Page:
Each year, students in Year 11 at Armidale High are given the opportunity to adventure into the wild and white world that is the ski season in Jindabyne. Each year, the adventure is filled with fun and excitement (and bruises!).
Each year , we ride the agonising and entertaining 11 hour bus trip.
Each year, we are amazed by the fields and fields of snow that stretch as far as the eye can see. Each year, we encounter many bumps and bruises from our falls and fails. Each year, we soldier on. Each year we play, dance, dress up, learn, challenge and grow.
Each year, we students are full of surprises.
It was on the 31st of July, a night of low temperatures but high spirits that 50 shivering students set off with their heads held high and imaginations running wild with the prospect of gliding gracefully on soft powder. Eleven hours later, though slightly puffy-eyed and delusional from a close to sleepless night, we arrived at the charming town of Jindabyne and were greeted by a light shower of snow; releasing the excitement once more and introducing the first of many snow fights.
With a twinkle in our eyes and a spring in our step, we were not deterred even at the news of a 5.30 am wake up, and enjoyed the first of what was to be a variety of delicious meals provided by our accommodation (Jindabyne Sport and Recreation Centre). And so began our first night on the slopes of Jindabyne, beginning what was to be a spectacular excursion.
The next morning, which most of us registered as actually being extremely late at night, was full of the moans and groans, of insomniacs. Severely sleep deprived and already considering turning our backs on our snowboards, skis and, in particular, our weighted boots which demand a penguin waddle, we piled onto the bus and let anticipation grow.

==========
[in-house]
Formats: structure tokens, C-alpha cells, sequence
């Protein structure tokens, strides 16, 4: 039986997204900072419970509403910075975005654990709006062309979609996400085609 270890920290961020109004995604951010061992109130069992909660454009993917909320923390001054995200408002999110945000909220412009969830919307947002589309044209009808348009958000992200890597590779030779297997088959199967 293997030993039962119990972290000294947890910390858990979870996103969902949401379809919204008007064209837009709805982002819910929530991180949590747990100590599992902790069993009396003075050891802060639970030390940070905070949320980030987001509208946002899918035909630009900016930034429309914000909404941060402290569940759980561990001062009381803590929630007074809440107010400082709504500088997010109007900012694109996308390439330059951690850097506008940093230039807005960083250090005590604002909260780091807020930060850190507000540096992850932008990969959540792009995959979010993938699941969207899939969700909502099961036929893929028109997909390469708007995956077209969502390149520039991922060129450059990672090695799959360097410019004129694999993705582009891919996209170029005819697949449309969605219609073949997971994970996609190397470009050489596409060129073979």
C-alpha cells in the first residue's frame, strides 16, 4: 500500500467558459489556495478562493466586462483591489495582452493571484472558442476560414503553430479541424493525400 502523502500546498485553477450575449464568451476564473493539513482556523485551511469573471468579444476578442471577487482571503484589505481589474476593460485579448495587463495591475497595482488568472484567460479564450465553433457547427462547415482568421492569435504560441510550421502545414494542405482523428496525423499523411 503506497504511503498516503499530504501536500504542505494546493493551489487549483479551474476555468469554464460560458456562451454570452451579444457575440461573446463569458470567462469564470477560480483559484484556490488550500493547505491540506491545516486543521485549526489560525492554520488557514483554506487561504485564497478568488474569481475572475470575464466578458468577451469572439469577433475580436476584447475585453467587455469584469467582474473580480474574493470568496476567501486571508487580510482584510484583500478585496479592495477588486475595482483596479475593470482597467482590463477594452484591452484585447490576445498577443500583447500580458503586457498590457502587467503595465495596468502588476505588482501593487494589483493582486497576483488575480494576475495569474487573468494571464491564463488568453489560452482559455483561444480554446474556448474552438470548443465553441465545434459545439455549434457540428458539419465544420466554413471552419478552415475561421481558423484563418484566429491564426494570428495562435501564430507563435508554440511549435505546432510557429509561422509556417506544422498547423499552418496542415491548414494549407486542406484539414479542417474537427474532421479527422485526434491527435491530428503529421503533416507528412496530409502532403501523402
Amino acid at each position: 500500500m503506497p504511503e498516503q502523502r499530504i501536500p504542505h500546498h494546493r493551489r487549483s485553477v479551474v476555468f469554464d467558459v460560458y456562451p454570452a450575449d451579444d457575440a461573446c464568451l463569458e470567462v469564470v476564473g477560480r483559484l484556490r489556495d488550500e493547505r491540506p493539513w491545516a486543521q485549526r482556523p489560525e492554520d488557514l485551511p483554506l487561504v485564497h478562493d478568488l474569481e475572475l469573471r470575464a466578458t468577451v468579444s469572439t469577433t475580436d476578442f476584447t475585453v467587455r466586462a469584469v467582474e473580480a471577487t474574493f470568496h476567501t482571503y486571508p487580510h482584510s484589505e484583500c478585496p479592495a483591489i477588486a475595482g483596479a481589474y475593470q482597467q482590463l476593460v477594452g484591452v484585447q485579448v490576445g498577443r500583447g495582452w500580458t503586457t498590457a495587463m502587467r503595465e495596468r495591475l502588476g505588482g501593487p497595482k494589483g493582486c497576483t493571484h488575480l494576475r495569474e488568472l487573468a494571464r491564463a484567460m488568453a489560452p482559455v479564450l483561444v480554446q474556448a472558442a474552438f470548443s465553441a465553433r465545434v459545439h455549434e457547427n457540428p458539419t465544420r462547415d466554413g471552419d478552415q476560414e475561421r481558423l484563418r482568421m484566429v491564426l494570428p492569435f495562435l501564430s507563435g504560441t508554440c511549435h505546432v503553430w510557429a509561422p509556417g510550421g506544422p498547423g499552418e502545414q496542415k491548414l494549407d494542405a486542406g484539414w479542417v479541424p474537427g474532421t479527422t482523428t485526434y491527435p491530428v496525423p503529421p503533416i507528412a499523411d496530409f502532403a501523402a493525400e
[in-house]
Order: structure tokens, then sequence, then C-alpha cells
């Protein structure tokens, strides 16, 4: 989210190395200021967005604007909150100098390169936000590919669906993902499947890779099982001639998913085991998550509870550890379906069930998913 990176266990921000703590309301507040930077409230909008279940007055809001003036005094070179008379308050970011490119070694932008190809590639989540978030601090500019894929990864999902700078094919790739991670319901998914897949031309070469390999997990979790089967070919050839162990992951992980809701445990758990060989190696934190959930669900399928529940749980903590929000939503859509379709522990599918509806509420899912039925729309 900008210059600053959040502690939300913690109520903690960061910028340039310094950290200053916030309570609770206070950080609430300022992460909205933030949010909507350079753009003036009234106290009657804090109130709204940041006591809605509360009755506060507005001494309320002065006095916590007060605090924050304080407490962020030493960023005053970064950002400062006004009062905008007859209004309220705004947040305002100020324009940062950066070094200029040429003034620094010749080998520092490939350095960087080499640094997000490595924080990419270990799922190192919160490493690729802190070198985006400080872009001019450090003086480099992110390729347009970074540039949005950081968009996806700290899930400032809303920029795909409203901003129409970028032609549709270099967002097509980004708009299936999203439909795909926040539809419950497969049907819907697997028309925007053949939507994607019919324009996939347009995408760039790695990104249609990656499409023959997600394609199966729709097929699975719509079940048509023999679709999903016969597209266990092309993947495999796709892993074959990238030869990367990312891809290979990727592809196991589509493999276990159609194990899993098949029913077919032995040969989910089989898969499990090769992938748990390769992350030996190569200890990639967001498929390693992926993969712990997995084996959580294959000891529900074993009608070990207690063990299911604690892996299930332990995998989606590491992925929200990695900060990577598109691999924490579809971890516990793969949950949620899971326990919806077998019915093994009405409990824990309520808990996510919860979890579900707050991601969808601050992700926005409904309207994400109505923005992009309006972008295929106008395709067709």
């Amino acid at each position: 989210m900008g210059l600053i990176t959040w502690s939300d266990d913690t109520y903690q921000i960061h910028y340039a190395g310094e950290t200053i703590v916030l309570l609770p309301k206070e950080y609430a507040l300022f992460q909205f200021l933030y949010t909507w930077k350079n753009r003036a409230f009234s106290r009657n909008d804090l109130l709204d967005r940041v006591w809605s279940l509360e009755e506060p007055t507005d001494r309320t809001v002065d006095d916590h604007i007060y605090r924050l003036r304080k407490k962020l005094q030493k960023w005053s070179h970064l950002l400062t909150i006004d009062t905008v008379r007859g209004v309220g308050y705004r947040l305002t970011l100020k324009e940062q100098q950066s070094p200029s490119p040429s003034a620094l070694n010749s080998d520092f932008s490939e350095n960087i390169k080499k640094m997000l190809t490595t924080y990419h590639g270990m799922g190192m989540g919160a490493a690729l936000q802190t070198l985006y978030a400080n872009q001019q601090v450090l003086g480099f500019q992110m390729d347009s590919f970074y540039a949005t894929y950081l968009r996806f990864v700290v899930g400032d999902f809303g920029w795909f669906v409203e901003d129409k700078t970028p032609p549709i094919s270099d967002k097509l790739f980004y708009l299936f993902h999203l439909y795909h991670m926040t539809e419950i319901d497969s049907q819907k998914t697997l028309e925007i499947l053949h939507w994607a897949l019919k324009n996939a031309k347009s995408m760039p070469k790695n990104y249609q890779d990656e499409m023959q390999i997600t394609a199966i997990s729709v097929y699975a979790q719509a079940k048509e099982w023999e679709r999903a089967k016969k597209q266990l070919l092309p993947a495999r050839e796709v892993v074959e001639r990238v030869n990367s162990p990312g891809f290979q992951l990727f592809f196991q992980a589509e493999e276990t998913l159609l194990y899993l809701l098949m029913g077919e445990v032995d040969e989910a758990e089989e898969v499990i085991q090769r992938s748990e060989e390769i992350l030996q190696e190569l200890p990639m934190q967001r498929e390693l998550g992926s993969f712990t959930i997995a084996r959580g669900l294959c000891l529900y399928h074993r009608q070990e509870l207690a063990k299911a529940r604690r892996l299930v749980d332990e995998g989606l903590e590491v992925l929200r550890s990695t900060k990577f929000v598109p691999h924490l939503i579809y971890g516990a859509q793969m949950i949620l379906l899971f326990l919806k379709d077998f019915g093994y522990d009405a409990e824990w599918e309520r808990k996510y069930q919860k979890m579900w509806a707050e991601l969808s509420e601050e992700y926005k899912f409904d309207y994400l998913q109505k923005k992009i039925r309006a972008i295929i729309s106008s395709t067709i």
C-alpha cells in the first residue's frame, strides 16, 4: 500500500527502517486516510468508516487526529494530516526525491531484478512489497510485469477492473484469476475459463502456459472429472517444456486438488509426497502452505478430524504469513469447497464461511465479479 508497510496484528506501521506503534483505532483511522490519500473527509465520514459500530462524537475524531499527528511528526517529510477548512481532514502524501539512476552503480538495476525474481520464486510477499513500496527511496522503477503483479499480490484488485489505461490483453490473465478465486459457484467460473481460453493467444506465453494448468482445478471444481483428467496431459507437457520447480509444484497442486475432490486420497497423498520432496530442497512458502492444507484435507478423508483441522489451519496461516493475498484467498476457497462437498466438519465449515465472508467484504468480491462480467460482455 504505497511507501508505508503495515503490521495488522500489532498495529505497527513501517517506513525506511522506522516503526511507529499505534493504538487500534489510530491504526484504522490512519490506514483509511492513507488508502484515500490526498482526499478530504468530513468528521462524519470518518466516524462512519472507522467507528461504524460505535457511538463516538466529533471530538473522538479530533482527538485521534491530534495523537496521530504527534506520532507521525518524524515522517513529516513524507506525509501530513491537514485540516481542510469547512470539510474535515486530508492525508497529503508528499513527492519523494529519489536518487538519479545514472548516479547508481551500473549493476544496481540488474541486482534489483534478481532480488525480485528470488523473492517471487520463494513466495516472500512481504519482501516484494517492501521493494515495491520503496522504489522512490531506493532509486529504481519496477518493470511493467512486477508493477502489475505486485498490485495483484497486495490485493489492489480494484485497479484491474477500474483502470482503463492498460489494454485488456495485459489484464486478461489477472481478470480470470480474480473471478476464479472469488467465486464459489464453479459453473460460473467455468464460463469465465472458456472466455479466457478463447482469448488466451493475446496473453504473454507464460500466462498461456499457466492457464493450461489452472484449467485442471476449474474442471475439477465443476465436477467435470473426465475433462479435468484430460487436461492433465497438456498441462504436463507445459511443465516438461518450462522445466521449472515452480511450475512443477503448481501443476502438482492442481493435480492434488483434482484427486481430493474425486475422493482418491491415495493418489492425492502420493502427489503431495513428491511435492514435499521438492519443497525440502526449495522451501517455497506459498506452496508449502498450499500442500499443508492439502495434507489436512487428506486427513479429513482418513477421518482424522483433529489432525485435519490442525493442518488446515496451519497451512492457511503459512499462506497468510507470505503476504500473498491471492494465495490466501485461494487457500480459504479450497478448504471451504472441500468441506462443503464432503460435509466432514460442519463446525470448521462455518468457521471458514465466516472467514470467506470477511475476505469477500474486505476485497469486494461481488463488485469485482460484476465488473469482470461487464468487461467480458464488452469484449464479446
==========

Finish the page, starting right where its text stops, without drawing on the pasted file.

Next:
The gear and genuine thrill of the sparkling white landscape whisked away the cold. We buzzed with excitement as the men in blue, our instructors, came down from the heavens to bestow upon us their many talents. As we watched them slide gracefully across the snow, in complete control, we smiled at the thought doing the same. Moments later, we were sadly disappointed and in pain as we lay laughing in a heap in the snow. Beauty was out of the equation, everyone exhibited bright red noses and concealed wind swept faces with goggles and beanies.
Several stacks later, a slightly disheartened group of waddling children collapsed into the snow. This was to be the outcome of most days, for most people. Despite this, everyday we rose again and gave it all once more, in hope to one day magically being like Toby. This happened for no-one, but people did begin to pick it up and face more demanding slopes, usually ending in more devastating stacks.
The night activities saw whatever energy remained quickly drained. The disco ensured that everyone was moshing their hearts out (in a strictly no moshing environment) and also finalising the special bonds of Singidale. The sweatbox was a huge success…The arm wrestles brought in the Jindy bucks and provided opportunity for the students to show their support of Mrs Garvey and, courtesy of the philosophical lectures, mental stamina was drained.